Edward Spalton said...

Having been an employer for most of my working life, firstly on behalf of an established small firm and then in my own business, I have seen the lot I think.

Back in the mid Sixties when there was full employment, the Labour a Exchange would send us its hard cases. Some seemed quite reasonable and plausible, some were obvious drunks and some had been badly shaken up in the war. Being young and foolish, I would ask the more presentable what work they had done etc until one old stager put me right. "Just sign the bloody card, mister" he said. That way, he could claim his benefit, the Labour Exchange could prove that he was "genuinely seeking work" and the only thing lost was my time. I soon stopped the Labour Exchange from sending men to us.

Later, in the mid Eighties I was trying to recruit a small, stable production team and found that the first great problems were illiteracy and innumeracy. Then there was instability. Most came from single parent homes and were not used to the idea of routine and regular attendance, so timekeeping could not be taken as a "given". The state education/child minding system had been highly successful in giving them a sense of self-esteem so that some thought it beneath themselves to sweep a floor. This type were rather like impoverished aristocrats in some ways - touchy on matters of this sort and with a great sense of entitlement - for underneath were always the everlasting arms of " The Social".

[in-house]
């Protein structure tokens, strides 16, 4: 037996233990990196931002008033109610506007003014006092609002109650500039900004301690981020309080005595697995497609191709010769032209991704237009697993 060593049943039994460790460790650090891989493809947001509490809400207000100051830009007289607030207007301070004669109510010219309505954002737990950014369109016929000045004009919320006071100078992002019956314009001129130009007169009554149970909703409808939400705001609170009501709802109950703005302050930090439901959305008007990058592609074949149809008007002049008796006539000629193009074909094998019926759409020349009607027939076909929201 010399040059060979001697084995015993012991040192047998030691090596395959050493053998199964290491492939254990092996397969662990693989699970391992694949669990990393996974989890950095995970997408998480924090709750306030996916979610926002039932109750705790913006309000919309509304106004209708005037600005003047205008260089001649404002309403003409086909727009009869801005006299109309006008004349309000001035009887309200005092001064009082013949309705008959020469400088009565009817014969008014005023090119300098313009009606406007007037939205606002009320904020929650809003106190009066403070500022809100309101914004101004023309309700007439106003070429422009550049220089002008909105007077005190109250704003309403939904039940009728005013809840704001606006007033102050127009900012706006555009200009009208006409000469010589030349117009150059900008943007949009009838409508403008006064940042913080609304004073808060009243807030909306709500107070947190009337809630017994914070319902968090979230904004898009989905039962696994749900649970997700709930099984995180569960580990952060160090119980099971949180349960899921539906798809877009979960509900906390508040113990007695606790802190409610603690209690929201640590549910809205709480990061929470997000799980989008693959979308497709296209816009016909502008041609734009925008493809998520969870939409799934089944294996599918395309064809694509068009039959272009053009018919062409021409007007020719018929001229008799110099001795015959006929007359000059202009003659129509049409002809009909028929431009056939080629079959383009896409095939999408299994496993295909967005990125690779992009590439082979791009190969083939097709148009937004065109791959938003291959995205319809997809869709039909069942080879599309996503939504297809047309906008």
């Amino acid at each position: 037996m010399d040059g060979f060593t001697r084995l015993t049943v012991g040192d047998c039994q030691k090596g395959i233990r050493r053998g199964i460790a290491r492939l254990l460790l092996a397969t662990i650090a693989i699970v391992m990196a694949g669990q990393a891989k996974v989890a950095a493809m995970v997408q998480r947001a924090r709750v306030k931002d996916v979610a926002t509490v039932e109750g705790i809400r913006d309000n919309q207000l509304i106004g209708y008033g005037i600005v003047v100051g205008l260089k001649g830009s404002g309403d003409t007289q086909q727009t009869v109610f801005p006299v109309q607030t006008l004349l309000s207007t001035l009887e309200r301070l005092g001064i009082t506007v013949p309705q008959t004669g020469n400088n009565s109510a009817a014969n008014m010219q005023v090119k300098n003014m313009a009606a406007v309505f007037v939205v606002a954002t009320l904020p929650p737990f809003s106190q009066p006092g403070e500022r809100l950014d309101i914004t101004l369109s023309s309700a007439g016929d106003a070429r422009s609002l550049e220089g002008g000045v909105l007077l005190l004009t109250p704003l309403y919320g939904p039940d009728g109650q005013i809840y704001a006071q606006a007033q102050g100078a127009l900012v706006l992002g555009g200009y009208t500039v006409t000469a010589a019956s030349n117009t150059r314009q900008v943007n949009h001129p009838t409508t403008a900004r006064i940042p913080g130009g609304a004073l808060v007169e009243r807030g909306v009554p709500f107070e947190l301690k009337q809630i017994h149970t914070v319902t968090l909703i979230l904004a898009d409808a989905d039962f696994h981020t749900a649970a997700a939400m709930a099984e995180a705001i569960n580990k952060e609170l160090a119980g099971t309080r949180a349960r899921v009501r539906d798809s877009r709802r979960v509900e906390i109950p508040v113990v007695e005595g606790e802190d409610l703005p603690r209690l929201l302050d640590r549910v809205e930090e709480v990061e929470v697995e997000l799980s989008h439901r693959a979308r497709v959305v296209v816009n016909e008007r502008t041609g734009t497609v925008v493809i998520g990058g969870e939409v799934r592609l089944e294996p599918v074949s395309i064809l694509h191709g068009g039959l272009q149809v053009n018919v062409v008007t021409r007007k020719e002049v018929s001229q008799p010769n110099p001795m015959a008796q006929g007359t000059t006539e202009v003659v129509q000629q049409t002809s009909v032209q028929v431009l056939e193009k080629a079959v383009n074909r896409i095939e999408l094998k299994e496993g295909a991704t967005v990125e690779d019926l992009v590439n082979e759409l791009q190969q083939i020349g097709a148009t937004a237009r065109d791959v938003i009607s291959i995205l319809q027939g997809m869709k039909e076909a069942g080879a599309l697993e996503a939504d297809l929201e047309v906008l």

We later saw from the first wave of immigration from Eastern Europe that there were then plenty of jobs which , we were told, the British didn't want to do. Well, if I had a choice between staying in bed on "The Social" with occasional cash-in-hand work as a bonus - rather than, say, picking strawberries in a sweltering poly tunnel or Brussels sprouts in the freezing cold, I would incline to stay at home.
When the early Church formed its own mutual support system ( a mini welfare state) it quickly attracted people of this sort. The direction to the deacons( the welfare workers of that day) was "He that will not work, neither shall he eat". That is a Christian principle.

The trouble is that we have a vast, expensive, unmanageable system which cannot distinguish between the skivers and the genuine hardship cases.
In Switzerland, I believe, there is a national insurance scheme but the length of time for which quite generous benefits are paid depends on length of previous employment. After that, the unemployed are literally " on the parish" , the commune, where the relieving officers will have personal knowledge of the claimants and be able to distinguish between deserving and undeserving cases. That, of course, is anathema to the cast of thought in the poverty/welfare industry here, where such "discrimination" has been outlawed since the days of Roy Jenkins and his "civilised society"

Jim Greenhalf said...

Aw, c'mon now, Mr S, 44 years and at least seven prime ministers have passed under Westminster Bridge since Roy Jenkins was Chancellor of the Exchequer. A lot has happened since 1967-70.